First, the medicine must be good. Its goodness is what tells me how true and potent it is. To read a dense, deep passage in a novel, to enter into that world and believe it to be true—nothing makes me happier, nothing more surely binds me to life. I also prefer that the writer be dead, because then there is no little cloud of jealousy to darken my admiration. The older I get, the more convinced I am that the best books are by dead writers. Even if they are not yet dead, to sense their presence is to sense a ghost. This is why, when we see great writers in the street, we treat them like ghosts, not quite believing our eyes as we marvel from a distance.
A few brave souls approach the ghosts for autographs. Sometimes I remind myself that these writers will die soon and, once they are dead, the books that are their legacy will occupy an even more cherished place in our hearts. Though of course this is not always the case. Because for those who share my affliction, the best cure of all, and the greatest source of happiness, is to write a good half page every day. If you count only the work that is good enough to be published, my daily average is a good deal less than half a page.
Most of what I write does not meet my own standards of quality control.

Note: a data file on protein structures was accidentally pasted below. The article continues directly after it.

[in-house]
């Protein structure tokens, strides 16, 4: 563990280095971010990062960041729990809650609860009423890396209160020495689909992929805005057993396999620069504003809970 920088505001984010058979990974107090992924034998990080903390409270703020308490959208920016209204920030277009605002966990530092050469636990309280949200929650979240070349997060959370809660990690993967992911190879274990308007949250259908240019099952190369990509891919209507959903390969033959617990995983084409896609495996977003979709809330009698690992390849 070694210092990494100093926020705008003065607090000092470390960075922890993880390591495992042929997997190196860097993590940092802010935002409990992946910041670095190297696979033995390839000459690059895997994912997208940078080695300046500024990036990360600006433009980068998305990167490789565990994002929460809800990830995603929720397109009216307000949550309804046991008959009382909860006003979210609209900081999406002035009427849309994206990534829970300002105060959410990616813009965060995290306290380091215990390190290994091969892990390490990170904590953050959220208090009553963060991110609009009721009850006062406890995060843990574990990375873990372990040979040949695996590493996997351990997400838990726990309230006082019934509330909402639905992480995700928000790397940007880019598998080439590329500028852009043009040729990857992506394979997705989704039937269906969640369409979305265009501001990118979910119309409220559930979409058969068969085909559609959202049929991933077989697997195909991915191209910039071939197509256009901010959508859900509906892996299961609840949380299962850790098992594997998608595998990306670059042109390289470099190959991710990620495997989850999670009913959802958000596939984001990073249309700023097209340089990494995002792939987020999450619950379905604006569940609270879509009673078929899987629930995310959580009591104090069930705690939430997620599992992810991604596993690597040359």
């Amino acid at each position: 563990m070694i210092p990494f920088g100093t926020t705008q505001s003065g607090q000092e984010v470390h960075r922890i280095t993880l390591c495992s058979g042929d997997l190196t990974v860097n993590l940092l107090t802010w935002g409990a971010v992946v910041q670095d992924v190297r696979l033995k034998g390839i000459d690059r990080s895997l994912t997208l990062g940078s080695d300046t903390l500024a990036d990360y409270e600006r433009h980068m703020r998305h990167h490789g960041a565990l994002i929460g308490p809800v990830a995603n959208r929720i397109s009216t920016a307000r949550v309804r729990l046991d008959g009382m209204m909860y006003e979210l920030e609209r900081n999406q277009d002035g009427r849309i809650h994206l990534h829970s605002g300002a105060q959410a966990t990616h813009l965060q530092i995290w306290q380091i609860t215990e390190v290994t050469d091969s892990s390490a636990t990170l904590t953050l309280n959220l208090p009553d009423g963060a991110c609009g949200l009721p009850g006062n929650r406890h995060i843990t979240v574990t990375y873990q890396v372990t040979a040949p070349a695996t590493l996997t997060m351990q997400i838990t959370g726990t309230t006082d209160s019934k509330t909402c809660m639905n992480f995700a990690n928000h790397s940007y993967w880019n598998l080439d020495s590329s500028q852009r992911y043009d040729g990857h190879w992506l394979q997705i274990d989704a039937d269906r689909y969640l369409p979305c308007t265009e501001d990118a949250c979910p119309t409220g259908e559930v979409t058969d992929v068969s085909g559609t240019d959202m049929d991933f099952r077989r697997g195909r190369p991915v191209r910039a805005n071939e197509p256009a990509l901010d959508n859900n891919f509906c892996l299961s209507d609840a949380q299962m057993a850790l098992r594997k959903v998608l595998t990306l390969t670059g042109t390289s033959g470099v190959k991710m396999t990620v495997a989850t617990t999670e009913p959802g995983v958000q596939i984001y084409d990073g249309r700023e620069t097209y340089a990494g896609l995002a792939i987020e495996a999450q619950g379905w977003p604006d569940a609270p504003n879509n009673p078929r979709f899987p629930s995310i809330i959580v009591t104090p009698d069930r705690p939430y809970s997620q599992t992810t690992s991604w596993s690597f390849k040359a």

raygler-rus.ru/templates/2019-12-21/114-rencontre-gay.php These, I put to you, are two great sources of misery. Literature does not allow such a writer to pretend to save the world; rather, it gives him a chance to save the day.
And all days are difficult. When you cannot do any writing. The point is to find enough hope to get through the day, and, if the book or the page you are reading is good, to find joy in it, and happiness, if only for a day. First, the world changes before my eyes; it becomes unbearable, abominable. I think it was really one, since by this time Pamuk had found his own way of telling whatever he wanted to tell with the help of the vehicle of intertextuality. The novel gathers many poles: daily reality, dreams, artistic perception, historical knowledge, the deeper psychology of the persona and the plot of a thriller.
Among Orhan Pamuk novels, "Kara Kitap" is the most poetic in my opinion. Though K. These later novels are the literary and political projects of a world-famous writer. However, "Kara Kitap" is the great effort of a man who wants to overcome anything before he becomes a major writer. The novel was not only the climax of Orhan Pamuk's career as a novelist, but it became a focal point for postmodern fiction in Turkey because a vast number of readers embraced postmodern ideas thanks to "Kara Kitap.
After "Kara Kitap," Orhan Pamuk became a much more famous writer and wrote directly to his readers. His later novels, essays and reminiscences aim at Orhan Pamuk readers' customs and expectations.
- Other Colors: Essays and A Story by Orhan Pamuk?
- Other colors essays and a story orhan pamuk – Like&Co.
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Now, he speaks not from the darkness of an artistic mind but from the desk of a respected author. Yet, he neither displays a god-like authority as a modern realist fiction writer nor is he too sympathetic to his readers as some postmodern writers choose to do. He keeps his distance and continues telling stories of personas, not of people. X Close with photo without photo Print.